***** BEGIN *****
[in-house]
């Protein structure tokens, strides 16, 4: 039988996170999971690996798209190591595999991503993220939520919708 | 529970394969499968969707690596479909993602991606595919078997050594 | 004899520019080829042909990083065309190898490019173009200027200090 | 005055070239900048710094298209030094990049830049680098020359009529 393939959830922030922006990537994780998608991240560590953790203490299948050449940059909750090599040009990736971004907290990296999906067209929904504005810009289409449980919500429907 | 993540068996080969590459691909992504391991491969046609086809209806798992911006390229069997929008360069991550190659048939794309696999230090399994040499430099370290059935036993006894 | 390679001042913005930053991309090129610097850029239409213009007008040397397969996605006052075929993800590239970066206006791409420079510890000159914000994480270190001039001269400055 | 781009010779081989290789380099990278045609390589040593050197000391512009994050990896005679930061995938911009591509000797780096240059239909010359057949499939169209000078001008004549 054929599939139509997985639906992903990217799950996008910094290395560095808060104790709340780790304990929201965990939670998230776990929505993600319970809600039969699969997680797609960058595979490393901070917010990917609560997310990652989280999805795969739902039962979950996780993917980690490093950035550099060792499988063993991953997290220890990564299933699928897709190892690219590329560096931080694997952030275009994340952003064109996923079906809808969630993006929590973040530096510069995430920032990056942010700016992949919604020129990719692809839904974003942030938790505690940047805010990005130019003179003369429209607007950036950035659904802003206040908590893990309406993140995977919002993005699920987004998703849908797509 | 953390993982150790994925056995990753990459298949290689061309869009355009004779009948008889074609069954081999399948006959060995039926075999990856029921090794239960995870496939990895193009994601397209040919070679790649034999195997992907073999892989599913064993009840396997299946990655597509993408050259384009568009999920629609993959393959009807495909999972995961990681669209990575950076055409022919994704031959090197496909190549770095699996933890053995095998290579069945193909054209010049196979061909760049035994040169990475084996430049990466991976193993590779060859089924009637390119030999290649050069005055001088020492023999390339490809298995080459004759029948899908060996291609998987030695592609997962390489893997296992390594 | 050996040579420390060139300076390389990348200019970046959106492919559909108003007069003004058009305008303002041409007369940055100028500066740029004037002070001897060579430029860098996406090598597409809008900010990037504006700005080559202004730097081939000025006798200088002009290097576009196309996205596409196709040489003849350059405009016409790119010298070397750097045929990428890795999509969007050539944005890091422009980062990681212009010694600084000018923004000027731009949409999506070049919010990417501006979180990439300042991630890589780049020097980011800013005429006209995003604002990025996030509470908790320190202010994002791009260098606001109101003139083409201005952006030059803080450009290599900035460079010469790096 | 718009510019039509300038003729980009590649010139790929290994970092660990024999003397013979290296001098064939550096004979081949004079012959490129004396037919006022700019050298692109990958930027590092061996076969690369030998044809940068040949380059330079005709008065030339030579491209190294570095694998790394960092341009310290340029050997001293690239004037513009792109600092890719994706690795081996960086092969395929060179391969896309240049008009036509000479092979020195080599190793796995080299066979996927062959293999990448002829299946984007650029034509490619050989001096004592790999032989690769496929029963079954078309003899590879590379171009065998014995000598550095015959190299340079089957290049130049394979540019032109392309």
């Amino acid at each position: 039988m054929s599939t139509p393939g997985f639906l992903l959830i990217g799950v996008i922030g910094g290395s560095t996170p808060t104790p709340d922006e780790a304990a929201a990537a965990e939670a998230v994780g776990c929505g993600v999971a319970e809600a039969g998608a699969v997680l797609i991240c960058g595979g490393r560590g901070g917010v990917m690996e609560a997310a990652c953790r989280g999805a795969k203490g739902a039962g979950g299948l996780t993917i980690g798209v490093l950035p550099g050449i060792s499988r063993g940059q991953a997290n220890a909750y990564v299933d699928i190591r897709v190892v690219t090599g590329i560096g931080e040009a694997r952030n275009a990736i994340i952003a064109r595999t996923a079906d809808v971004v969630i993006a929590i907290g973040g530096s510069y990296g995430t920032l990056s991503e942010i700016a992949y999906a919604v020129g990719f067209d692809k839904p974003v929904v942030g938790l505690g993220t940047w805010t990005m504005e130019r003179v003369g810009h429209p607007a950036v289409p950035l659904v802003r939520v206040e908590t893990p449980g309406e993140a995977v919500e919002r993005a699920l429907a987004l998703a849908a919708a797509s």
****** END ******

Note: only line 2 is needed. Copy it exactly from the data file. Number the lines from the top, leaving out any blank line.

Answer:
């Protein structure tokens, strides 16, 4: 039988996170999971690996798209190591595999991503993220939520919708 | 529970394969499968969707690596479909993602991606595919078997050594 | 004899520019080829042909990083065309190898490019173009200027200090 | 005055070239900048710094298209030094990049830049680098020359009529 393939959830922030922006990537994780998608991240560590953790203490299948050449940059909750090599040009990736971004907290990296999906067209929904504005810009289409449980919500429907 | 993540068996080969590459691909992504391991491969046609086809209806798992911006390229069997929008360069991550190659048939794309696999230090399994040499430099370290059935036993006894 | 390679001042913005930053991309090129610097850029239409213009007008040397397969996605006052075929993800590239970066206006791409420079510890000159914000994480270190001039001269400055 | 781009010779081989290789380099990278045609390589040593050197000391512009994050990896005679930061995938911009591509000797780096240059239909010359057949499939169209000078001008004549 054929599939139509997985639906992903990217799950996008910094290395560095808060104790709340780790304990929201965990939670998230776990929505993600319970809600039969699969997680797609960058595979490393901070917010990917609560997310990652989280999805795969739902039962979950996780993917980690490093950035550099060792499988063993991953997290220890990564299933699928897709190892690219590329560096931080694997952030275009994340952003064109996923079906809808969630993006929590973040530096510069995430920032990056942010700016992949919604020129990719692809839904974003942030938790505690940047805010990005130019003179003369429209607007950036950035659904802003206040908590893990309406993140995977919002993005699920987004998703849908797509 | 953390993982150790994925056995990753990459298949290689061309869009355009004779009948008889074609069954081999399948006959060995039926075999990856029921090794239960995870496939990895193009994601397209040919070679790649034999195997992907073999892989599913064993009840396997299946990655597509993408050259384009568009999920629609993959393959009807495909999972995961990681669209990575950076055409022919994704031959090197496909190549770095699996933890053995095998290579069945193909054209010049196979061909760049035994040169990475084996430049990466991976193993590779060859089924009637390119030999290649050069005055001088020492023999390339490809298995080459004759029948899908060996291609998987030695592609997962390489893997296992390594 | 050996040579420390060139300076390389990348200019970046959106492919559909108003007069003004058009305008303002041409007369940055100028500066740029004037002070001897060579430029860098996406090598597409809008900010990037504006700005080559202004730097081939000025006798200088002009290097576009196309996205596409196709040489003849350059405009016409790119010298070397750097045929990428890795999509969007050539944005890091422009980062990681212009010694600084000018923004000027731009949409999506070049919010990417501006979180990439300042991630890589780049020097980011800013005429006209995003604002990025996030509470908790320190202010994002791009260098606001109101003139083409201005952006030059803080450009290599900035460079010469790096 | 718009510019039509300038003729980009590649010139790929290994970092660990024999003397013979290296001098064939550096004979081949004079012959490129004396037919006022700019050298692109990958930027590092061996076969690369030998044809940068040949380059330079005709008065030339030579491209190294570095694998790394960092341009310290340029050997001293690239004037513009792109600092890719994706690795081996960086092969395929060179391969896309240049008009036509000479092979020195080599190793796995080299066979996927062959293999990448002829299946984007650029034509490619050989001096004592790999032989690769496929029963079954078309003899590879590379171009065998014995000598550095015959190299340079089957290049130049394979540019032109392309």